JUnit Rules – All Tactics with Examples! [2021 Update]

JUnit Rules allow you to write code to do some before and after work. Thus, you don’t repeat to write the same code in various test classes. They are very useful to add more functionalities to all test methods in a test class. You can extend or reuse provided rules or write your own custom rules. The base rules are listed below and you can find details about them on https://github.com/junit-team/junit/wiki/Rules web page.

  • TemporaryFolder Rule
  • ExternalResource Rules
  • ErrorCollector Rule
  • Verifier Rule
  • TestWatchman/TestWatcher Rules
  • TestName Rule
  • Timeout Rule
  • ExpectedException Rules
  • ClassRule
  • RuleChain
  • Custom Rules

In Junit github link you can find all details of each rule. Also, their core mechanism and flow are described in this article very well. I want to demonstrate usage of some rules with examples.

Temporary Folder

The TemporaryFolder Rule allows you to create files and folders. These files are folders that are deleted whether the test passes or fails when the test method finishes. By default, no exception is thrown if resources cannot be deleted. So, if you need to run a test that needs a temporary file or folder then you can use this rule as shown below.

import static org.junit.Assert.assertTrue;

import java.io.File;
import org.junit.Rule;
import org.junit.Test;
import org.junit.rules.TemporaryFolder;

public class TemporaryFolderRule {
    @Rule public TemporaryFolder tempFolder = new TemporaryFolder();

    @Test public void testFile() throws Exception {
        File testFolder = tempFolder.newFolder("TestFolder");
        File testFile = tempFolder.newFile("test.txt");
        assertTrue(testFolder.exists());
        assertTrue(testFile.exists());
        //Do something else...
    }
}

Timeout Rule

The Timeout Rule applies the same timeout to all test methods in a class.

import java.util.concurrent.TimeUnit;
import org.junit.Rule;
import org.junit.Test;
import org.junit.rules.Timeout;

public class TimeoutRule {
    @Rule
    public Timeout timeout = new Timeout(2, TimeUnit.SECONDS);

    @Test
    public void testA() throws Exception {
        Thread.sleep(1000);
    }

    @Test
    public void testB() throws Exception {
        Thread.sleep(3000);
    }
}

ExpectedException Rules

The ExpectedException Rule allows having more control over of expected exception types and messages.

public class ExpectedExceptionRule {
    @Rule
    public ExpectedException thrown = ExpectedException.none();

    @Test
    public void throwsNullPointerException() {
        thrown.expect(NullPointerException.class);
        throw new NullPointerException();
    }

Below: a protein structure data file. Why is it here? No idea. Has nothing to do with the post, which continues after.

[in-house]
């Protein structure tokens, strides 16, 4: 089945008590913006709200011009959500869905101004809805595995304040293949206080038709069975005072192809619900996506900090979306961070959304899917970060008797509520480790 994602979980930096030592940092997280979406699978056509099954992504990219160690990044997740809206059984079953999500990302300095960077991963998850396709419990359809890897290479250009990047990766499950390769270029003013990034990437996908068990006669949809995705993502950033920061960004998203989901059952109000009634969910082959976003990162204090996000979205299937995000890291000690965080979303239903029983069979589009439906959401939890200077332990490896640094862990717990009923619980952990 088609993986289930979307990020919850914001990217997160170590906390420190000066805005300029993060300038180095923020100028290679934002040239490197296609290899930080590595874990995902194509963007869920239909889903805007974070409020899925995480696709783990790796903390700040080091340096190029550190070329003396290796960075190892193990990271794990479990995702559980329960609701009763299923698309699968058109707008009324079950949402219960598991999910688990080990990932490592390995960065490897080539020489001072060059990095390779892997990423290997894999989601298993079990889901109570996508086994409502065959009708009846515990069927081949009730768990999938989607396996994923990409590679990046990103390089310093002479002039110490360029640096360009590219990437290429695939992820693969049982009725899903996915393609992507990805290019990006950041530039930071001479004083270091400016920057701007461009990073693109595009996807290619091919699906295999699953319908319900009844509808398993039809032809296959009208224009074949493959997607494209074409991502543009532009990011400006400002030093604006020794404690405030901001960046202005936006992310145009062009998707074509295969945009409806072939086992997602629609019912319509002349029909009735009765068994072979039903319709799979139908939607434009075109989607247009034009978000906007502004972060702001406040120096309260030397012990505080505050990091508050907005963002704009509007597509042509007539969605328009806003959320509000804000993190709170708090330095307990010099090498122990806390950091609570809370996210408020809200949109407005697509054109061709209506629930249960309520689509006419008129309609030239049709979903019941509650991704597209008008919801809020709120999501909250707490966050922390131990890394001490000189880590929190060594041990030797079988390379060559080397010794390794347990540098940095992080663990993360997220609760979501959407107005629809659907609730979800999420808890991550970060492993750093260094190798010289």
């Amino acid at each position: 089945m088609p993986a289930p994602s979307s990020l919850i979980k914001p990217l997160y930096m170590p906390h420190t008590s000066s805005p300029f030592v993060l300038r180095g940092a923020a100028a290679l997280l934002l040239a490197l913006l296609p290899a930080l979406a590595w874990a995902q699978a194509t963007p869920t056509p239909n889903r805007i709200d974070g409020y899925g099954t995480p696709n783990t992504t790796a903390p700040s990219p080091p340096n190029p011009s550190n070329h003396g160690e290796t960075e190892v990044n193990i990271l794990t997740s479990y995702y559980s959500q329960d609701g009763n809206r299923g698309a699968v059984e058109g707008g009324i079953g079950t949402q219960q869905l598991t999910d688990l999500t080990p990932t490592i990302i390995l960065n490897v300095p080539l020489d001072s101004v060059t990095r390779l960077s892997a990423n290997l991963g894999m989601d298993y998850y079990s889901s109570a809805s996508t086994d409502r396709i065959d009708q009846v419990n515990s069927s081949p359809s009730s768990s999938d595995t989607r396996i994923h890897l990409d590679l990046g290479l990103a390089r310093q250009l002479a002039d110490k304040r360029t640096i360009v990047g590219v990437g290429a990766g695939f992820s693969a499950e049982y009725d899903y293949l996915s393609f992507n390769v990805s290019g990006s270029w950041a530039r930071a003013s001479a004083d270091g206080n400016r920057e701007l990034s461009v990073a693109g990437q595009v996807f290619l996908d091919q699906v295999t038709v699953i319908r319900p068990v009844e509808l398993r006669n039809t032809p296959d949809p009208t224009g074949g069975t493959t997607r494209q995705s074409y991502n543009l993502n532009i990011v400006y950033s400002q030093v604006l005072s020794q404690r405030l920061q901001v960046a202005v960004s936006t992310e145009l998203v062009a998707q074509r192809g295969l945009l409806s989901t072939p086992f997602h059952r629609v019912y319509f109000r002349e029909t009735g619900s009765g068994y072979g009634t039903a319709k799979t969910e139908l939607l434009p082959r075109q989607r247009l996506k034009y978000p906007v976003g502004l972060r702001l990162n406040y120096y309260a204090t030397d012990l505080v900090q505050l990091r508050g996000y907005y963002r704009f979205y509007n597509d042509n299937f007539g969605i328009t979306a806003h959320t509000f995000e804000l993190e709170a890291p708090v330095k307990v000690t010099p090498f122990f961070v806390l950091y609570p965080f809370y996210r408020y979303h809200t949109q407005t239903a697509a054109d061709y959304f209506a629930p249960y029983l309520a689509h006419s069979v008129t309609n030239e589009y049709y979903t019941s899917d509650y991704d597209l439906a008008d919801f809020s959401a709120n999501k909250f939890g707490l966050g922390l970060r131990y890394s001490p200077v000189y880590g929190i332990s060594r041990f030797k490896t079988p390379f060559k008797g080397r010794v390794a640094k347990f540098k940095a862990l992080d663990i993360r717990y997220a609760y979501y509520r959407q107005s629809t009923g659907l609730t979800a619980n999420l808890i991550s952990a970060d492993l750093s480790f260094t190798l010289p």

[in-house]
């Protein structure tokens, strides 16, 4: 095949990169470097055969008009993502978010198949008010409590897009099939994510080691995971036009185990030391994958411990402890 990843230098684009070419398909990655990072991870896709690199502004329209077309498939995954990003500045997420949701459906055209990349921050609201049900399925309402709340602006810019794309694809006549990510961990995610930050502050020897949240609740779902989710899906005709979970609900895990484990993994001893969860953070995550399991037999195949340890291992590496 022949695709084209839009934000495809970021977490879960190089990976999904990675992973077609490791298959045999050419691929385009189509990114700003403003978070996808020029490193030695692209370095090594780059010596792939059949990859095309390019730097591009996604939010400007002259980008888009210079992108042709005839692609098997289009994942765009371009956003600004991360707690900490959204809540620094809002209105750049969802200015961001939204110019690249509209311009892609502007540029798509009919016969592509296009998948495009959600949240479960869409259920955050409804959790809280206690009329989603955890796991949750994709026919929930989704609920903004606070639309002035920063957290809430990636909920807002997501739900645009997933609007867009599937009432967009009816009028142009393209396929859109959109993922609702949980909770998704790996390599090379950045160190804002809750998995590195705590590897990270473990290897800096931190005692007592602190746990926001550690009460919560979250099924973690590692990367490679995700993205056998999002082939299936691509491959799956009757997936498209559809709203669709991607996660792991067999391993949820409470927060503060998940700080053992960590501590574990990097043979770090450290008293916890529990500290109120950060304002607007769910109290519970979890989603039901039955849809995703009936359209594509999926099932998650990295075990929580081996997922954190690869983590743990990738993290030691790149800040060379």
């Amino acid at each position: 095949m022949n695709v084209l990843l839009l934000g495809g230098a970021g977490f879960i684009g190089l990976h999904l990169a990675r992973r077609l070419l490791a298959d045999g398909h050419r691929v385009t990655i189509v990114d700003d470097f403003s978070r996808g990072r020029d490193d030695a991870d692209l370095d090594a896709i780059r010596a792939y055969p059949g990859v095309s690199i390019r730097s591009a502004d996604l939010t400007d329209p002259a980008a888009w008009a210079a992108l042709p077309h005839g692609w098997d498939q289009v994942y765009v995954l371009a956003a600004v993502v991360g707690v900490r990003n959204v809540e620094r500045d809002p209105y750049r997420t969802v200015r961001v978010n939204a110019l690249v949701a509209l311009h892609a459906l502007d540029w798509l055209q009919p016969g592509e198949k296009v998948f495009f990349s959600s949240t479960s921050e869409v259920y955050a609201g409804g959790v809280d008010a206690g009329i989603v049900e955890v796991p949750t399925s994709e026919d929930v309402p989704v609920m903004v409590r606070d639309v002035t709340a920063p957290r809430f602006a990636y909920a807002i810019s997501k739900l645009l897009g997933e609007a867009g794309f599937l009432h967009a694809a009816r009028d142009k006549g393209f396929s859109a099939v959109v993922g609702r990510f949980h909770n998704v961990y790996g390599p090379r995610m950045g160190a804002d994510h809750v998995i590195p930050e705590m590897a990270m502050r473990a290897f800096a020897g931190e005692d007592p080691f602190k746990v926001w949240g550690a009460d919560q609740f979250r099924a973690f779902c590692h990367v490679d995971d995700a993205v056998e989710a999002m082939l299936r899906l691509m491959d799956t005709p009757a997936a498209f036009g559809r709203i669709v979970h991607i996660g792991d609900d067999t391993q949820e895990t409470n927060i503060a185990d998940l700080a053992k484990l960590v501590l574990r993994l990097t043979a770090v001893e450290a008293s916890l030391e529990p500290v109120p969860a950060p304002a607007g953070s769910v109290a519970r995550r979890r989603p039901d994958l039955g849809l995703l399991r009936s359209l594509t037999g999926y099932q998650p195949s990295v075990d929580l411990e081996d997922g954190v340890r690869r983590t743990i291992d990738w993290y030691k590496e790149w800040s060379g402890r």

@Test
    public void throwsNullPointerExceptionWithMessage() {
        thrown.expect(NullPointerException.class);
        thrown.expectMessage("Null Pointer Problem!");
        throw new NullPointerException("Null Pointer Problem!");
    }

    //The new way of assertion Exceptions after 4.13 version of JUnit 4.
    //ExpectedException.none() is deprecated instead of this you can use Assert.assertThrows
    @Test
    public void throwsNullPointerExceptionNew() {
        Assert.assertThrows(NumberFormatException.class, () -> Integer.parseInt("Hello"));
        Assert.assertThrows(IllegalArgumentException.class, () -> Integer.parseInt("Hello"));
    }
}

Error Collector Rule

The ErrorCollector Rule allows execution of a test to continue after the first problem is found. It collects all the errors and reports them all at once.

import static org.hamcrest.Matchers.equalTo;
import static org.hamcrest.Matchers.is;
import static org.hamcrest.Matchers.not;

import org.junit.Rule;
import org.junit.Test;
import org.junit.rules.ErrorCollector;

public class ErrorCollectorRule {

    @Rule
    public ErrorCollector collector = new ErrorCollector();

    @Test
    public void example() {
        collector.addError(new Throwable("First Error!"));
        collector.addError(new Throwable("Second Error!"));

        collector.checkThat(5, is(8)); //First Error
        collector.checkThat(5, is(not(8))); //Passed
        collector.checkThat(5, is(equalTo(9))); //Second Error
    }
}

Output:

Verifier Rule

 The verifier rule does a verification check and if it is failed, the test is finished with a failing result. You can write your custom verification logic with Verifier Rule.

import java.util.ArrayList;
import java.util.List;
import org.junit.Rule;
import org.junit.Test;
import org.junit.rules.Verifier;

public class VerifierRule {
    private List<String> errorLog = new ArrayList<>();

    @Rule
    public Verifier verifier = new Verifier() {
        //After each method perform this check.
        @Override public void verify() {
            assertTrue("Error Log is not Empty!", errorLog.isEmpty());
        }
    };

    @Test
    public void testWritesErrorLog() {
        //...
        errorLog.add("There is an error!");
    }
}

Output:

verifier_rule

TestWatchman/TestWatcher Rules

TestWatcher (and the deprecated TestWatchman) are classes for Rules and they watch test methods and write log for each passing and failing test. You can keep an eye on the tests with TestWatcher Rule.

import org.junit.Assert;
import org.junit.FixMethodOrder;
import org.junit.Rule;
import org.junit.Test;
import org.junit.rules.TestRule;
import org.junit.rules.TestWatcher;